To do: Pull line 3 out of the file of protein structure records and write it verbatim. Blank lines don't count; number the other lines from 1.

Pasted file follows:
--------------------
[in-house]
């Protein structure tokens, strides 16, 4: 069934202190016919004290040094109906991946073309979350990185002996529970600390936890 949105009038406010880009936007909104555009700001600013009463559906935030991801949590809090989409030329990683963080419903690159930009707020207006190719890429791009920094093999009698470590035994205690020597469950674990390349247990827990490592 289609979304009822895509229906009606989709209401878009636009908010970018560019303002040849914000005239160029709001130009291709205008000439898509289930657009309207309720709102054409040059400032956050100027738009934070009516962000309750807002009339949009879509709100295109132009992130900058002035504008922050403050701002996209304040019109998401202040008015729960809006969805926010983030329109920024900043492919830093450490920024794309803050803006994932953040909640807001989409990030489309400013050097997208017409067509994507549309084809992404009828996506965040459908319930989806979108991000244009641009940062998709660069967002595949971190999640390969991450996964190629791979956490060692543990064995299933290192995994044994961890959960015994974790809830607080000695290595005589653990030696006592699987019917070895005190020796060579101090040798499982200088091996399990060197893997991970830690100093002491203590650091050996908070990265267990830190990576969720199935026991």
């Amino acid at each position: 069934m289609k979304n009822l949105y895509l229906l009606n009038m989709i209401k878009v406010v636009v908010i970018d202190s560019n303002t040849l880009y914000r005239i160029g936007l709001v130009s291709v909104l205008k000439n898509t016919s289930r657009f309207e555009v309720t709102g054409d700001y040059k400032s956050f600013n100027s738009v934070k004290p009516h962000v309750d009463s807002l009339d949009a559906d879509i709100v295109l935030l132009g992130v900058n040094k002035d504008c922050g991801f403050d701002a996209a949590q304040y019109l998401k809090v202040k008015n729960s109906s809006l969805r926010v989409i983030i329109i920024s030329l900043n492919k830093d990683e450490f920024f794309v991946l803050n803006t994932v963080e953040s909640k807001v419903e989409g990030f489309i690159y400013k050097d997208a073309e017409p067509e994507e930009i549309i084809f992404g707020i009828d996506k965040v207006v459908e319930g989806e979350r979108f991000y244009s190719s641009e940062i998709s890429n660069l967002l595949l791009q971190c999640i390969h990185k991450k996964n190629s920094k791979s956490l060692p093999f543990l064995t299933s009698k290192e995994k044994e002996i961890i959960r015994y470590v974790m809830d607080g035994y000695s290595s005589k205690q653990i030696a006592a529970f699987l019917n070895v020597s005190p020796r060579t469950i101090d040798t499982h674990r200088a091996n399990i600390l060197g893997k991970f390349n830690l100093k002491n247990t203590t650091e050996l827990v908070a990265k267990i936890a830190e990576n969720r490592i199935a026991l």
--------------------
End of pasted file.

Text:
């Amino acid at each position: 069934m289609k979304n009822l949105y895509l229906l009606n009038m989709i209401k878009v406010v636009v908010i970018d202190s560019n303002t040849l880009y914000r005239i160029g936007l709001v130009s291709v909104l205008k000439n898509t016919s289930r657009f309207e555009v309720t709102g054409d700001y040059k400032s956050f600013n100027s738009v934070k004290p009516h962000v309750d009463s807002l009339d949009a559906d879509i709100v295109l935030l132009g992130v900058n040094k002035d504008c922050g991801f403050d701002a996209a949590q304040y019109l998401k809090v202040k008015n729960s109906s809006l969805r926010v989409i983030i329109i920024s030329l900043n492919k830093d990683e450490f920024f794309v991946l803050n803006t994932v963080e953040s909640k807001v419903e989409g990030f489309i690159y400013k050097d997208a073309e017409p067509e994507e930009i549309i084809f992404g707020i009828d996506k965040v207006v459908e319930g989806e979350r979108f991000y244009s190719s641009e940062i998709s890429n660069l967002l595949l791009q971190c999640i390969h990185k991450k996964n190629s920094k791979s956490l060692p093999f543990l064995t299933s009698k290192e995994k044994e002996i961890i959960r015994y470590v974790m809830d607080g035994y000695s290595s005589k205690q653990i030696a006592a529970f699987l019917n070895v020597s005190p020796r060579t469950i101090d040798t499982h674990r200088a091996n399990i600390l060197g893997k991970f390349n830690l100093k002491n247990t203590t650091e050996l827990v908070a990265k267990i936890a830190e990576n969720r490592i199935a026991l």